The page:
Levine, Philip

United States, (b. 1928)

Animals are Passing From Our Lives

  1. It’s wonderful how I jog
  2. on four honed-down ivory toes
  3. my massive buttocks slipping
  4. like oiled parts with each light step.
  5.  
  6. I’m to market. I can smell
  7. the sour, grooved block, I can smell
  8. the blade that opens the hole
  9. and the pudgy white fingers
  10.  
  11. that shake out the intestines
  12. like a hankie. In my dreams
  13. the snouts drool on the marble,
  14. suffering children, suffering flies,
  15.  
  16. suffering the consumers
  17. who won’t meet their steady eyes
  18. for fear they could see. The boy
  19. who drives me along believes
  20.  
  21. that any moment I’ll fall
  22. on my side and drum my toes
  23. like a typewriter or squeal
  24. and shit like a new housewife
  25.  
  26. discovering television,
  27. or that I’ll turn like a beast
  28. cleverly to hook his teeth
  29. with my teeth. No. Not this pig.

Philip Levine. Not This Pig. (Wesleyan Poetry Series) Wesleyan University Press, 1968.

They Feed They Lion

  1. Out of burlap sacks, out of bearing butter,
  2. Out of black bean and wet slate bread,
  3. Out of the acids of rage, the candor of tar,
  4. Out of creosote, gasoline, drive shafts, wooden dollies,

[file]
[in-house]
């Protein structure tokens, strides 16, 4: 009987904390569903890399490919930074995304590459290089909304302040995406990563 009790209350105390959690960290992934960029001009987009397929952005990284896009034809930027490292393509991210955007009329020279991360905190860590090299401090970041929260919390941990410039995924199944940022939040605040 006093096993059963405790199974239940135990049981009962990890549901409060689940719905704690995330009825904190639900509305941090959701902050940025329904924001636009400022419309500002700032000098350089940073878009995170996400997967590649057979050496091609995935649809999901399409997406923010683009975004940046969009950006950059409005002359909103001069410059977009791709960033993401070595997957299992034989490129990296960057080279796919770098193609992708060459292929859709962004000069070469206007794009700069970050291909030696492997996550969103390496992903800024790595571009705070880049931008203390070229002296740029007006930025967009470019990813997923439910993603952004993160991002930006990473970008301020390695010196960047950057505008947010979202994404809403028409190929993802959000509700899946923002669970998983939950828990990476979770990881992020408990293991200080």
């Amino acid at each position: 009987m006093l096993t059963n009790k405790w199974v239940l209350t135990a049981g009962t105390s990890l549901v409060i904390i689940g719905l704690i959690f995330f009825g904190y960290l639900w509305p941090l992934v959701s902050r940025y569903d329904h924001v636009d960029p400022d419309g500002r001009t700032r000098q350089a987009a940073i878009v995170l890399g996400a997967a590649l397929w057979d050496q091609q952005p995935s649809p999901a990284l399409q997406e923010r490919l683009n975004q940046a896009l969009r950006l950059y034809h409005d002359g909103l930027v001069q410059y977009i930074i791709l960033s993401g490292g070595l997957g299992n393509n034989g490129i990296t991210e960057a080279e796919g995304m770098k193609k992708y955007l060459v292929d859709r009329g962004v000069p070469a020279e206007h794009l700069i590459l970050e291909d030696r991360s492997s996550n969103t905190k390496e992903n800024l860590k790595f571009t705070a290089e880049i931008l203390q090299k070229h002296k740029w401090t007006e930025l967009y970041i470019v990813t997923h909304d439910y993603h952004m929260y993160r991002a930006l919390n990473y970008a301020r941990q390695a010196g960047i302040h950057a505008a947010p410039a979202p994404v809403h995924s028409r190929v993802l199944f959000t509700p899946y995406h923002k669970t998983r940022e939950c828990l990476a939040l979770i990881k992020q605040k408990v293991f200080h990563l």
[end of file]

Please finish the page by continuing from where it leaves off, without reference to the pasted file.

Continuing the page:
5. They Lion grow.
  6.  
  7. Out of the gray hills
  8. Of industrial barns, out of rain, out of bus ride,
  9. West Virginia to Kiss My Ass, out of buried aunties,
  10. Mothers hardening like pounded stumps, out of stumps,
  11. Out of the bones’ need to sharpen and the muscles’ to stretch,
  12. They Lion grow.
  13.  
  14. Earth is eating trees, fence posts,
  15. Gutted cars, earth is calling in her little ones,
  16. “Come home, Come home!” From pig balls,
  17. From the ferocity of pig driven to holiness,
  18. From the furred ear and the full jowl come
  19. The repose of the hung belly, from the purpose
  20. They Lion grow.
  21.  
  22. From the sweet glues of the trotters
  23. Come the sweet kinks of the fist, from the full flower
  24. Of the hams the thorax of caves,
  25. From “Bow Down” come “Rise Up,”
  26. Come they Lion from the reeds of shovels,
  27. The grained arm that pulls the hands,
  28. They Lion grow.
  29.  
  30. From my five arms and all my hands,
  31. From all my white sins forgiven, they feed,
  32. From my car passing under the stars,
  33. They Lion, from my children inherit,
  34. From the oak turned to a wall, they Lion,
  35. From they sack and they belly opened
  36. And all that was hidden burning on the oil-stained earth
  37. They feed they Lion and he comes.

Philip Levine. They Feed They Lion; poems. New York: Atheneum (1972).

About the Poet

Philip Levine (b. 1928), Pulitzer Prize-winning US poet. A graduate of Wayne State University in Detroit, Michigan, Levine has been a professor of English at California State University in Fresno and is currently the Distinguished Poet in Residence for the Creative Writing Program at New York University.

Common subjects in Levine’s poetry frequently include animals, factory workers of Detroit and the revolutionaries of the Spanish Civil War. [DES-6/03]

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